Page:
Drone strikes in Pakistan "counterproductive"

A new report by U.S. academics upends narrative of drones as precise or safe

By Natasha Lennard

Published September 25, 2012 3:35PM (EDT)

 (Wikimedia/ U.S. Air Force photo by Paul Ridgeway)
(Wikimedia/ U.S. Air Force photo by Paul Ridgeway)

A new report from U.S. academics delivers a harsh blow to the "dominant narrative" of U.S. drone warfare in Pakistan. Drone attacks are "counterproductive," lead to large numbers of civilian deaths and create an environment of constant fear, states the report, countering the prevailing idea that drones offer precision and mitigate civilian risk. The report suggests too that the drone program has not made the United States any safer.

"Living Under Drones," compiled by researchers and lawyers at the International Human Rights and Conflict Resolution Clinic of Stanford Law School and the Global Justice Clinic at the New York University School of Law, is based on the testimonies of over 130 Pakistanis, including well over half of whom have survived a drone strike or lost relatives in an attack.

Although the report has not yet been publicly released, a handful of news outlets were given access to advanced copies and have published short extracts. Firedoglake's Kevin Gosztola posted a number of short, striking passages including accounts of Pakistanis in the regularly targeted Waziristan region afraid to search for casualties or bodies after a strike, since attacks in "quick succession" are commonplace. A passage is also posted illustrating how civilian communities are nervous to attend funerals or regular mosque services, in fear of "being targeted." Gosztola posts the following passage:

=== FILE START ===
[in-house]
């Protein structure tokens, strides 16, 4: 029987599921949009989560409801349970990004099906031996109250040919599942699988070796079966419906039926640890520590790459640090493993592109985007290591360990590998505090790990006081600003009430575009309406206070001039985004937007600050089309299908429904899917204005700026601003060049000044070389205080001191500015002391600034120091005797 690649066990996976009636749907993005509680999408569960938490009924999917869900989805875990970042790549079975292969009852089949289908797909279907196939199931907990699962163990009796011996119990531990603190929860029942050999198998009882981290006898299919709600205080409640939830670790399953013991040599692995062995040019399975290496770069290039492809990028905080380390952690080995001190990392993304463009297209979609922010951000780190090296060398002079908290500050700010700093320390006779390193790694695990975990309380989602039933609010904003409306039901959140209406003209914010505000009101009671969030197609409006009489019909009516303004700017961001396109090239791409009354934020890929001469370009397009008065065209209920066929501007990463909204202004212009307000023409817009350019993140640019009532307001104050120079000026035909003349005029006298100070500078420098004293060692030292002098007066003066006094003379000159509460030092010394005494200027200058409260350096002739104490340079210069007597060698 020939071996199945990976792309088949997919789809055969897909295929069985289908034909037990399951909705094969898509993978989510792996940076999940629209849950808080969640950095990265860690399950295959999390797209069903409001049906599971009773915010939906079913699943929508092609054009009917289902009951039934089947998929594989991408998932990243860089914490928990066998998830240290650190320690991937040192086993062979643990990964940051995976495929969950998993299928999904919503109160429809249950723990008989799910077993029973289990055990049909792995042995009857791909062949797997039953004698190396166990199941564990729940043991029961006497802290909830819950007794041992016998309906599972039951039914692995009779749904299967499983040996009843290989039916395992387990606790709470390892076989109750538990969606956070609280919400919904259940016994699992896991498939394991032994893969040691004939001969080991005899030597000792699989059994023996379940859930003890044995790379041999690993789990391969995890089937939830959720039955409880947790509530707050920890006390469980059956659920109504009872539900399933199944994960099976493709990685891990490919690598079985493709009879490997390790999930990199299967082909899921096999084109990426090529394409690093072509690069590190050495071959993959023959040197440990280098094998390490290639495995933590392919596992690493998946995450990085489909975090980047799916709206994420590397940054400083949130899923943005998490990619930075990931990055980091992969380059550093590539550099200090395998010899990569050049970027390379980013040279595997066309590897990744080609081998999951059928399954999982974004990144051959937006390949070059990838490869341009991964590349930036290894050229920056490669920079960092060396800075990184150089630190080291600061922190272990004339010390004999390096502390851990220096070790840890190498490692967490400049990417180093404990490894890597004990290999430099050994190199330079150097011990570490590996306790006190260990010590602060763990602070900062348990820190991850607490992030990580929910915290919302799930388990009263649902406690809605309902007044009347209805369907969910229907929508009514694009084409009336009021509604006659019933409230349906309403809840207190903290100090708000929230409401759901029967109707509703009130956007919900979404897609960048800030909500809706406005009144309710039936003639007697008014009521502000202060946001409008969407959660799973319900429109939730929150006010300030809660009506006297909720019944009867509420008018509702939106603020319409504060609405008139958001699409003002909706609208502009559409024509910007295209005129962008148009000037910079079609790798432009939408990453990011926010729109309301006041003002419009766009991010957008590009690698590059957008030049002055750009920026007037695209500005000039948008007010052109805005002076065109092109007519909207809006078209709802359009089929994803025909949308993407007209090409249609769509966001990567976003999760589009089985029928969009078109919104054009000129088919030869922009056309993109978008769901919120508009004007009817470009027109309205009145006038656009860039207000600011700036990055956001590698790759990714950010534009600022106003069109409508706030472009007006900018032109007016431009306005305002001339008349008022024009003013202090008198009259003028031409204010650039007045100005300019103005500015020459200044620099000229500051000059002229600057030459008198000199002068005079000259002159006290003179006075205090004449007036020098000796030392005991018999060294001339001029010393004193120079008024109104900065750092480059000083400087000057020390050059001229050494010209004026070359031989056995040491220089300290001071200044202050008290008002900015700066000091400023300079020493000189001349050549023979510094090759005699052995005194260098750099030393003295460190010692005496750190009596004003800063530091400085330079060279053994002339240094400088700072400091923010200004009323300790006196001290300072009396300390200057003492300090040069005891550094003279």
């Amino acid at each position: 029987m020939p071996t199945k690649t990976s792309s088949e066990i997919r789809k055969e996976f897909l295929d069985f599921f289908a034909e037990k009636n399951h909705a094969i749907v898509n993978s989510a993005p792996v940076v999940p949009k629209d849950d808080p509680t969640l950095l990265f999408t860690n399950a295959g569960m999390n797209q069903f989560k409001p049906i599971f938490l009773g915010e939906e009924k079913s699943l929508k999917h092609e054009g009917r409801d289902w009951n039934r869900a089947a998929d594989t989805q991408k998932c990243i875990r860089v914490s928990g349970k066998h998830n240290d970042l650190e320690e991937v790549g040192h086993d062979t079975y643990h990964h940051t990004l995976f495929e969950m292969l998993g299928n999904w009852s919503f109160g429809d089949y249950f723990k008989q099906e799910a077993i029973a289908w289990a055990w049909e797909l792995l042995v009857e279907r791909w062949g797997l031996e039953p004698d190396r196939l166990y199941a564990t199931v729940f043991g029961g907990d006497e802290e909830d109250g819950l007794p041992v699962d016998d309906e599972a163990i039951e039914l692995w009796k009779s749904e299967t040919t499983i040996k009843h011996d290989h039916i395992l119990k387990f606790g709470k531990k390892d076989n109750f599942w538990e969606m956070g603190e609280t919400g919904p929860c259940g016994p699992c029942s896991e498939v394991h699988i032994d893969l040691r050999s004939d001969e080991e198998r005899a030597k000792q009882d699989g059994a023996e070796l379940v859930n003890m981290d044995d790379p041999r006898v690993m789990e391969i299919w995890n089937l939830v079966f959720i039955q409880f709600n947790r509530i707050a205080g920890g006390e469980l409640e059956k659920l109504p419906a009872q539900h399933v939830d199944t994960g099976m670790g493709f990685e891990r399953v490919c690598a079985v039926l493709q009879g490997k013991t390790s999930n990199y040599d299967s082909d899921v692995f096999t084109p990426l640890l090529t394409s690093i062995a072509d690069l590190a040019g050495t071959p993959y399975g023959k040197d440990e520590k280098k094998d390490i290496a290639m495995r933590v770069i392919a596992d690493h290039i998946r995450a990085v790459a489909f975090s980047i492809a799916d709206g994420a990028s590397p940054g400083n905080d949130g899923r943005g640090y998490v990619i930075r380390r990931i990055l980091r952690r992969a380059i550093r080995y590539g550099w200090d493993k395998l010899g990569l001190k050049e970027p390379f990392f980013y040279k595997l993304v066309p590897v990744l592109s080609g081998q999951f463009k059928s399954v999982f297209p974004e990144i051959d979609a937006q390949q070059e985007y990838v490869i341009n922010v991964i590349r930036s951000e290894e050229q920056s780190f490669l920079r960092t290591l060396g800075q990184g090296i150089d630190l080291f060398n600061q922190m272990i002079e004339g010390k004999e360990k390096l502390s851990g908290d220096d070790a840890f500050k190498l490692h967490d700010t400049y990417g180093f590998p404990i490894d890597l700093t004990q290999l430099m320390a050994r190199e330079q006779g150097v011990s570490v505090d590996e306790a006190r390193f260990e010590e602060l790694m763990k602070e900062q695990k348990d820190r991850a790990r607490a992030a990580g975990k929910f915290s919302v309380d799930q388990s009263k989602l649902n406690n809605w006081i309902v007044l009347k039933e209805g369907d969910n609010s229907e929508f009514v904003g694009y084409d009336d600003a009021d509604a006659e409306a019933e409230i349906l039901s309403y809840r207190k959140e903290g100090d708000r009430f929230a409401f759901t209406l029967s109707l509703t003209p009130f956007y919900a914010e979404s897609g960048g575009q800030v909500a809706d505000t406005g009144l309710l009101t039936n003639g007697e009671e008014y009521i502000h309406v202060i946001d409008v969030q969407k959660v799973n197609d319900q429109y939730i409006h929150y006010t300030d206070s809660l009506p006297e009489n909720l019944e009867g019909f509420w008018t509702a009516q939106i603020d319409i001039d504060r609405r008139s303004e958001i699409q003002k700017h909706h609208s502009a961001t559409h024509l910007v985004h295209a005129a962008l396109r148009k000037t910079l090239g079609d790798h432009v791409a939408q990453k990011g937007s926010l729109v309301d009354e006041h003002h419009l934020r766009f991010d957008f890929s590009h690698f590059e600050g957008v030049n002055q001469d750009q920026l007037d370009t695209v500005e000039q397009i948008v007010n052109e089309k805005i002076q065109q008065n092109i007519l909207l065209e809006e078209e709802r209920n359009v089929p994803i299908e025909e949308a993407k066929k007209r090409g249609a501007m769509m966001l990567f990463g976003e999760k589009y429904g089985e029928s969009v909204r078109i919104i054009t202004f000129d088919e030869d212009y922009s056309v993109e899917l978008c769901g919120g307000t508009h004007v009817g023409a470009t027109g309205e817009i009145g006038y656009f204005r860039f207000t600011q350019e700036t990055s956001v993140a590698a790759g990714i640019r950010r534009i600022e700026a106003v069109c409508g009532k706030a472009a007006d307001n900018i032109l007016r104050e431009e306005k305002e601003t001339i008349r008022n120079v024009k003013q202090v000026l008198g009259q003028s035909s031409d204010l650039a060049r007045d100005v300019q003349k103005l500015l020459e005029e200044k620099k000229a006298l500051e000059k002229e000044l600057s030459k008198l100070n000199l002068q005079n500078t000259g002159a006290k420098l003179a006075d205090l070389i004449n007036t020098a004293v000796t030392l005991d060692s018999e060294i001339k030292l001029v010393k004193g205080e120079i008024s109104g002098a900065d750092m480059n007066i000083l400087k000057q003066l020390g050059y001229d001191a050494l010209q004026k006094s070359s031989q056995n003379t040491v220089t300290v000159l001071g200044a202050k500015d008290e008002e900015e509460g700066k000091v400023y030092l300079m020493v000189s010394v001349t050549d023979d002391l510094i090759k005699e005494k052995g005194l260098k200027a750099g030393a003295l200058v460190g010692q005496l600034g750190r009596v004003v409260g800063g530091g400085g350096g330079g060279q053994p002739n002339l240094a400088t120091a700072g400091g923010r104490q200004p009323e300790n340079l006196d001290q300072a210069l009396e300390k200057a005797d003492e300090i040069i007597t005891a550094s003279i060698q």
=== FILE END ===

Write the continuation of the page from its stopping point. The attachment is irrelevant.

As Firoz Ali Khan, a shopkeeper whose father-in-law’s home was struck, graphically described, “These missiles are very powerful. They destroy human beings... There is nobody left and small pieces left behind. Pieces. Whatever is left is just little pieces of bodies and cloth.” A doctor who has treated drone victims described how “[s]kin is burned so that you can’t tell cattle from human.” When another interviewee came upon the site of the strike that killed his father, “[t]he entire place looked as if it was burned completely, so much so that even [the victims’] own clothes had burnt. All the stones in the vicinity had become black.” Ahmed Jan, who lost his foot in the March 17 jirga strike, discussed the challenges rescuers face in identifying bodies: “People were trying to find the body parts. We find the body parts of some people, but sometimes we do not find anything.”

"Living Under Drones," citing statistics from the Bureau of Investigative Journalism, estimates that drone strikes have killed between 474 and 884 civilians since 2004, including 176 children.

Watch a video introducing "Living Under Drones":

Natasha Lennard

Natasha Lennard is an assistant news editor at Salon, covering non-electoral politics, general news and rabble-rousing. Follow her on Twitter @natashalennard, email nlennard@salon.com.

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Related Topics ------------------------------------------

Drones Human Rights Middle East Pakistan War